The information below should serve as a general guide only.
Hearing loss can affect people of any age. One in six adults have some degree of hearing loss, which increase to three in four above the age of 75. Children can also be affected, usually due to fluid or infection in the middle ear but also due to congenital problems or viral illness during early childhood.
The mechanism of hearing
We can hear sounds via the ear canal and eardrum by vibrations of the eardrum, ossicles (small bones in the ear) and then the inner ear or cochlea where the sound waves are changed into electrical signals which are passed on to the brain along the auditory nerve.
Types of deafness
The causes of deafness can be broadly grouped into conductive problems in the ear canal and middle ear (conductive hearing loss) or sensori-neural problems, which is a problem with the translation of the sound waves into an electrical signal by the inner (sensorineural hearing loss).
A conductive hearing loss can occur due to wax blocking the ear canal, or infection, a collection of fluid, trauma or fixation of the ossicles in the middle ear. Fortunately they can usually be treated.
A sensorineural hearing loss is due to a problem of the inner ear or of the nerve that carries the signal to the brain. There are many causes, the commonest being that of hearing loss in old age (presbyacusis), but other causes include virus infections, trauma, drugs, noise exposure and congenital causes. Some inner ear problems are reversible, but usually loss is permanent. Extremely rarely it may be due to a growth or tumour in the brain.
Hearing aids are continuing to improve and help to amplify the sounds that are heard by the inner ear and so partially overcome the hearing loss.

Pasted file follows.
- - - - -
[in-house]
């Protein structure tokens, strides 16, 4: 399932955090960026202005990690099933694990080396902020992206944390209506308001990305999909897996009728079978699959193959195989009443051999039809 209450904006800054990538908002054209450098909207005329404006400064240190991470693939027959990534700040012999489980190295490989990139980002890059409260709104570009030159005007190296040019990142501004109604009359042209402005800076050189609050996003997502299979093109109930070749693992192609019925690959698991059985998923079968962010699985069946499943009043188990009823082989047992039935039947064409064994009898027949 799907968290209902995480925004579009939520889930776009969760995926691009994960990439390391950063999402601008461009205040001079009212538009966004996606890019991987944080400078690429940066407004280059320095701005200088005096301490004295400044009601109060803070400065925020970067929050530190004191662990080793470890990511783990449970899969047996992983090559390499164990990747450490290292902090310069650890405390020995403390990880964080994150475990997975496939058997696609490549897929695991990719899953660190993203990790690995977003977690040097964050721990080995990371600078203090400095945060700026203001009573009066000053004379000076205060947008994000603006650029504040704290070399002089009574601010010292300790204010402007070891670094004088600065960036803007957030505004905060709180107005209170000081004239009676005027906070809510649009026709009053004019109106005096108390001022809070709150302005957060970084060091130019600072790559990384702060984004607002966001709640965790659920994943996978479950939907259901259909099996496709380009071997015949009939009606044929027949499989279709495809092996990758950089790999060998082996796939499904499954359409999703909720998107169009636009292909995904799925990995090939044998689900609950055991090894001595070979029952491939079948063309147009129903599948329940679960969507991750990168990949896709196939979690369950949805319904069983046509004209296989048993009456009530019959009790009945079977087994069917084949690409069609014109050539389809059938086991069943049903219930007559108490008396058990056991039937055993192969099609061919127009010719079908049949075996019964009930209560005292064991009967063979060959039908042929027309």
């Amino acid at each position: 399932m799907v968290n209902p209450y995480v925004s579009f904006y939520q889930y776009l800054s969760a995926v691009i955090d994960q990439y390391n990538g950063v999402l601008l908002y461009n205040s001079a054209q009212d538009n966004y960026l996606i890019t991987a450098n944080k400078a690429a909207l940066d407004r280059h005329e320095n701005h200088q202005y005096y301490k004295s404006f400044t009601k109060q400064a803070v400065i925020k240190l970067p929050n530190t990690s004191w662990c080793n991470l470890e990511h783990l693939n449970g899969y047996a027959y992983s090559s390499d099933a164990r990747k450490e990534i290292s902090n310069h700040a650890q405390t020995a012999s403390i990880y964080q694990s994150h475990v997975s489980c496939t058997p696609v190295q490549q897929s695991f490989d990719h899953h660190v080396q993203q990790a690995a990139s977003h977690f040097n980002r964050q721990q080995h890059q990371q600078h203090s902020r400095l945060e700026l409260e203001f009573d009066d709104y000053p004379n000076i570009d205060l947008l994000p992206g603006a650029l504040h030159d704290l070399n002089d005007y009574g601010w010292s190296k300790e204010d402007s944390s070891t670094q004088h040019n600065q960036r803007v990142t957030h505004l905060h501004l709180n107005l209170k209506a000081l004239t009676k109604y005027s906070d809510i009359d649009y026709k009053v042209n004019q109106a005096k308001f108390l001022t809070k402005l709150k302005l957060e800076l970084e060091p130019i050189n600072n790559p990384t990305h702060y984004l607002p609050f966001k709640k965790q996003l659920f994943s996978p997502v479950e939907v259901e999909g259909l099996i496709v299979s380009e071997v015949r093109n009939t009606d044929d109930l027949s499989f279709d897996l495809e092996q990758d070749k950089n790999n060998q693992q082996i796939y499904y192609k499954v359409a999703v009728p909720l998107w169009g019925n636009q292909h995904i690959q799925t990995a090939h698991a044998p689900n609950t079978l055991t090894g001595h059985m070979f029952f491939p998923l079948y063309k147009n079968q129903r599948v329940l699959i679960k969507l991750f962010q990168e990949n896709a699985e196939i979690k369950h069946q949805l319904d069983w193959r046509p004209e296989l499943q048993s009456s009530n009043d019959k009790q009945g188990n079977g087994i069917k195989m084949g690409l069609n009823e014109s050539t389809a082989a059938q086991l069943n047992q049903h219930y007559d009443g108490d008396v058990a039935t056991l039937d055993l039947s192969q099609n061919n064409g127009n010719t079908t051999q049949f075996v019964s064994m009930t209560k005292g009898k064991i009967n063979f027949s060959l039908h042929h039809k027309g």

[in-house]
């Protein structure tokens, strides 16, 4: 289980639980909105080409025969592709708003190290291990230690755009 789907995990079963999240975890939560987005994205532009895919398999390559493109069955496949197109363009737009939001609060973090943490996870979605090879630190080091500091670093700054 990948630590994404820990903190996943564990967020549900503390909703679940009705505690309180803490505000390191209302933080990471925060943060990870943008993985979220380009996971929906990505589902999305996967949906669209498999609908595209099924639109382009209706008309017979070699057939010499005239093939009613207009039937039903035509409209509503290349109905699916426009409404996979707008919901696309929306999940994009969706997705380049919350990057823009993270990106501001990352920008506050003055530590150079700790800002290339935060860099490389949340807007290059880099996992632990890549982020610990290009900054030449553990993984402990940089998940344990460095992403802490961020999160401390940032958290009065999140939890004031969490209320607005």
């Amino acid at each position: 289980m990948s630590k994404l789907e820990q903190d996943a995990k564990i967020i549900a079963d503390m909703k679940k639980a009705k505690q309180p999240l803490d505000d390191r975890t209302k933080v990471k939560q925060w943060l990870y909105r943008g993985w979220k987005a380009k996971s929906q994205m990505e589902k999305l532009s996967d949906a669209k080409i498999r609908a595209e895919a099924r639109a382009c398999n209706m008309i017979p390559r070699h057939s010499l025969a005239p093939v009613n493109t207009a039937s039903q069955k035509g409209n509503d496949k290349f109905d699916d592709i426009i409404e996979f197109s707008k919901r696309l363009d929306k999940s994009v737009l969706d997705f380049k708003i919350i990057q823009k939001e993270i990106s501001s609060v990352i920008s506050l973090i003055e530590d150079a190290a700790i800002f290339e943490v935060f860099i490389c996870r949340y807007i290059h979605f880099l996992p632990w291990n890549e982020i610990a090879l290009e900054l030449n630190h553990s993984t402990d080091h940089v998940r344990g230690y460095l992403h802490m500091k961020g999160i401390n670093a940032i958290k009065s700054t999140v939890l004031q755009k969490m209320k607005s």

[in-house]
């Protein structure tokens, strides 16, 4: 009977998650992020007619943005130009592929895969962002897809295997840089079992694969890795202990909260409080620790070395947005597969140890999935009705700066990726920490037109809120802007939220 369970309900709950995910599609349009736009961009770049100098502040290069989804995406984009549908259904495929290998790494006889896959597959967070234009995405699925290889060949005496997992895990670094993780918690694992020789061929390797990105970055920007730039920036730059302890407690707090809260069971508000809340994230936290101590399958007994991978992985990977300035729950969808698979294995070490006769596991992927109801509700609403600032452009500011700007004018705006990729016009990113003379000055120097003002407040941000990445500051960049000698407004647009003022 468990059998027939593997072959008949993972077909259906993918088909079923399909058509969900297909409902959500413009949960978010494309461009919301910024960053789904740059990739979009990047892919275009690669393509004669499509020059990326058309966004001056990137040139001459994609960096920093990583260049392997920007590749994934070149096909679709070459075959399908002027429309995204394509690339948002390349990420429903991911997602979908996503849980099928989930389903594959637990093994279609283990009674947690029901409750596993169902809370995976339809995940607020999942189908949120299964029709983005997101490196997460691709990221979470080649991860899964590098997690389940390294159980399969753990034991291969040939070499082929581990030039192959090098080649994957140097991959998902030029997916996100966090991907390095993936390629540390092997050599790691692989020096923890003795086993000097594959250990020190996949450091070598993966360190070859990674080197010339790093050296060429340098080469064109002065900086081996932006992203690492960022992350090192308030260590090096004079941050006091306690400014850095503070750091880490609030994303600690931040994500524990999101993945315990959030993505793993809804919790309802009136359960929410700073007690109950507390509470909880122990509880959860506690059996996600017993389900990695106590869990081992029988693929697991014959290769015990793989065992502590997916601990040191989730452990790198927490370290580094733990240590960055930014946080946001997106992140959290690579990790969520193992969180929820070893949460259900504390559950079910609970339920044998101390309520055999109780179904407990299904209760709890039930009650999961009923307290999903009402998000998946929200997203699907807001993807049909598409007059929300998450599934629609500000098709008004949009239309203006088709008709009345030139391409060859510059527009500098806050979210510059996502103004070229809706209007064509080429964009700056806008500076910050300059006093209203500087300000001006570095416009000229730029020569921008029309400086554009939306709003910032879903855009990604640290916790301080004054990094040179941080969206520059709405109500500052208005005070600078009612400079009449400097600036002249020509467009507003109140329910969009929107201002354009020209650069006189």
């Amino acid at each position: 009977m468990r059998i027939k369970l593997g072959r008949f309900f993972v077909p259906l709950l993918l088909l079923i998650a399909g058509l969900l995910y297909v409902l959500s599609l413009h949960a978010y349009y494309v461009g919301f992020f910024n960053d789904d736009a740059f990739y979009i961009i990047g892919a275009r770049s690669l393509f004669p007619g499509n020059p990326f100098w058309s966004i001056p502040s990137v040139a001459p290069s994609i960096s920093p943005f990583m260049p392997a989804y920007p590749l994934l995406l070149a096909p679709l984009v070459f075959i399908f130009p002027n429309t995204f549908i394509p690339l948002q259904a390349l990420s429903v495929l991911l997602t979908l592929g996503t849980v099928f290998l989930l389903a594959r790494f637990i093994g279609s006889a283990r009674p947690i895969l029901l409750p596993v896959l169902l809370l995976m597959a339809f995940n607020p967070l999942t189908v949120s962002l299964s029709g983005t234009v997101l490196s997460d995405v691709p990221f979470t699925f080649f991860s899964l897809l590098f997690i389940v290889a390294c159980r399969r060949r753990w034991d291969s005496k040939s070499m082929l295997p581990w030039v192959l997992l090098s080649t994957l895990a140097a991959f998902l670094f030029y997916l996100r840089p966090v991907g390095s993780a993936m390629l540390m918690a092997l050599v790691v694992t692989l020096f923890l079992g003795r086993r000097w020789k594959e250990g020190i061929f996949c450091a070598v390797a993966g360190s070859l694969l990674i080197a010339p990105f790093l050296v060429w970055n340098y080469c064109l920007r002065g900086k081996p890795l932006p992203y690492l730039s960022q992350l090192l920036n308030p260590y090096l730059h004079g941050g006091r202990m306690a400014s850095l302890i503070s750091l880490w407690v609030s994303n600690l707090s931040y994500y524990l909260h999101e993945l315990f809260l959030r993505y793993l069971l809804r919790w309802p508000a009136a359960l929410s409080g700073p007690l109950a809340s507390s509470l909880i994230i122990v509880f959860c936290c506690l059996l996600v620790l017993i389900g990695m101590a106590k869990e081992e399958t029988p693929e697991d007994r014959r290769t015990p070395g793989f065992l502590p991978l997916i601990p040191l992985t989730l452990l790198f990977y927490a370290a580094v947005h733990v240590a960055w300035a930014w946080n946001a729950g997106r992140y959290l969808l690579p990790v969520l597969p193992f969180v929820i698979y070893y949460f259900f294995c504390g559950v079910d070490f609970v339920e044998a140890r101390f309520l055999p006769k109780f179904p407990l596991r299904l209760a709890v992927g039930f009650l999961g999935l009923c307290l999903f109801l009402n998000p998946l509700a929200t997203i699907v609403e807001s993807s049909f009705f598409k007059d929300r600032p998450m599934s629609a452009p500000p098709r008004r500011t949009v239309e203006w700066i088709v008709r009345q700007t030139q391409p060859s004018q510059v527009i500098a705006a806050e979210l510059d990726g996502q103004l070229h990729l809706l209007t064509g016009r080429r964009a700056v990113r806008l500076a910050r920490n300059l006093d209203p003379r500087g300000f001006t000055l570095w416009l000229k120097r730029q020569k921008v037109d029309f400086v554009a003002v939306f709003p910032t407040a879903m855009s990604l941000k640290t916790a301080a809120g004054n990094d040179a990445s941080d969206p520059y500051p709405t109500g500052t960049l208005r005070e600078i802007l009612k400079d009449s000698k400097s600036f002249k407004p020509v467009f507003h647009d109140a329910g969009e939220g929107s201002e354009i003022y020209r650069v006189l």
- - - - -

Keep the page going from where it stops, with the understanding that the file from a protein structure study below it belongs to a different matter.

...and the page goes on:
When to ask for help from an ENT specialist
You should seek advice urgently (within 24-48 hours) if you have a sudden hearing loss, as treatment should be started within 48 hours of its onset.
You should seek advice if you have a hearing loss in one ear only.
If you notice a gradual deterioration of your hearing and need to discover the cause and get treatment.
The three most common types of ear infections are otitis media (infection of the middle ear), otitis interna (also known as an inner ear infection or labyrinthitis), and otitis externa (also known as an outer ear infection or swimmer's ear).
Common symptoms include pain, discharge, itching, deafness, imbalance and sometimes a ringing in the ears.
Combined Approach Tympanoplasty (CAT)
Anatomy & Physiology
The anatomy of the middle ear cleft is extremely important in combined approach tympanoplasty. It relies on an accurate knowledge of the relationship between the facial nerve in its vertical portion and the chorda tympani. Indeed it is the bony triangle between them that is drilled in order to open up the channel between the mesotympanum and mastoid regions. It is referred to as the posterior tympanotomy. In all other respects the anatomy of the middle ear cleft is as for any other operation.
Indications for a combined approach tympanoplasty are as follows:
Chronic suppurative otitis media (granulations/cholesteatoma)
Placement of middle ear hearing aid
Placement of cochlear implant
In this country there is a tendency to use general anaesthetic for the purposes of carrying out this surgery. However local anaesthetic techniques can be used along with patient sedation.
A post aural C-shaped hairline incision is made from above the pinna to the level of the mastoid tip. The incision is deepened to the level of the temporalis fascia. The whole skin flap is then elevated anteriorly in this plane to the level of the external auditory canal, but without entering it. A large anteriorly based Palva flap is raised from the mastoid bone to the level of the bony external auditory canal. It should be large enough to expose a finger breadth of bone superiorly to the external auditory canal and cleared inferiorly to the tip of the mastoid and the floor of the external auditory canal. A large temporalis fascia graft is harvested superiorly, but leaving a band of temporalis fascia intact inferiorly to assist with closure. If necessary, conchal cartilage or bone whorls can also be harvested, as can bone dust during the drilling phase of the procedure.